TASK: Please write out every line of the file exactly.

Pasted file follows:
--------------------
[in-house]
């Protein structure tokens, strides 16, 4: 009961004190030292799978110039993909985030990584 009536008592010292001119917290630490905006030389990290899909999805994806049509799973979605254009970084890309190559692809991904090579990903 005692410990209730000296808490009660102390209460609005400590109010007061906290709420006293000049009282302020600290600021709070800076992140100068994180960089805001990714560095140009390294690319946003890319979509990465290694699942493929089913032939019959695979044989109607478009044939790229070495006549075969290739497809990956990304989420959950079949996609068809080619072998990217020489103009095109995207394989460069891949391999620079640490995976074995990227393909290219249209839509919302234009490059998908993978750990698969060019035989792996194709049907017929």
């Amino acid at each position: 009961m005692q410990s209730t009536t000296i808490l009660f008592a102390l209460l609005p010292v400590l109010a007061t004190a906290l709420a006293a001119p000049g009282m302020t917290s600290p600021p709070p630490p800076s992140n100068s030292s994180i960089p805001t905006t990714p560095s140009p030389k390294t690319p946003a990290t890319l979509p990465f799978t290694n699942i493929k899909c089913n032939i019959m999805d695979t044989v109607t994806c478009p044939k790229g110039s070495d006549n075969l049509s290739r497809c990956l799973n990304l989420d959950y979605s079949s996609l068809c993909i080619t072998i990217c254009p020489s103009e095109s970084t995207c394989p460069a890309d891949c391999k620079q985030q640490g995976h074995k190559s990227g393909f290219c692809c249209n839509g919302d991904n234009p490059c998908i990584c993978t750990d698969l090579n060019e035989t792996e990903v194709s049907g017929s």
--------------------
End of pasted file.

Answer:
[in-house]
């Protein structure tokens, strides 16, 4: 009961004190030292799978110039993909985030990584 009536008592010292001119917290630490905006030389990290899909999805994806049509799973979605254009970084890309190559692809991904090579990903 005692410990209730000296808490009660102390209460609005400590109010007061906290709420006293000049009282302020600290600021709070800076992140100068994180960089805001990714560095140009390294690319946003890319979509990465290694699942493929089913032939019959695979044989109607478009044939790229070495006549075969290739497809990956990304989420959950079949996609068809080619072998990217020489103009095109995207394989460069891949391999620079640490995976074995990227393909290219249209839509919302234009490059998908993978750990698969060019035989792996194709049907017929």
């Amino acid at each position: 009961m005692q410990s209730t009536t000296i808490l009660f008592a102390l209460l609005p010292v400590l109010a007061t004190a906290l709420a006293a001119p000049g009282m302020t917290s600290p600021p709070p630490p800076s992140n100068s030292s994180i960089p805001t905006t990714p560095s140009p030389k390294t690319p946003a990290t890319l979509p990465f799978t290694n699942i493929k899909c089913n032939i019959m999805d695979t044989v109607t994806c478009p044939k790229g110039s070495d006549n075969l049509s290739r497809c990956l799973n990304l989420d959950y979605s079949s996609l068809c993909i080619t072998i990217c254009p020489s103009e095109s970084t995207c394989p460069a890309d891949c391999k620079q985030q640490g995976h074995k190559s990227g393909f290219c692809c249209n839509g919302d991904n234009p490059c998908i990584c993978t750990d698969l090579n060019e035989t792996e990903v194709s049907g017929s």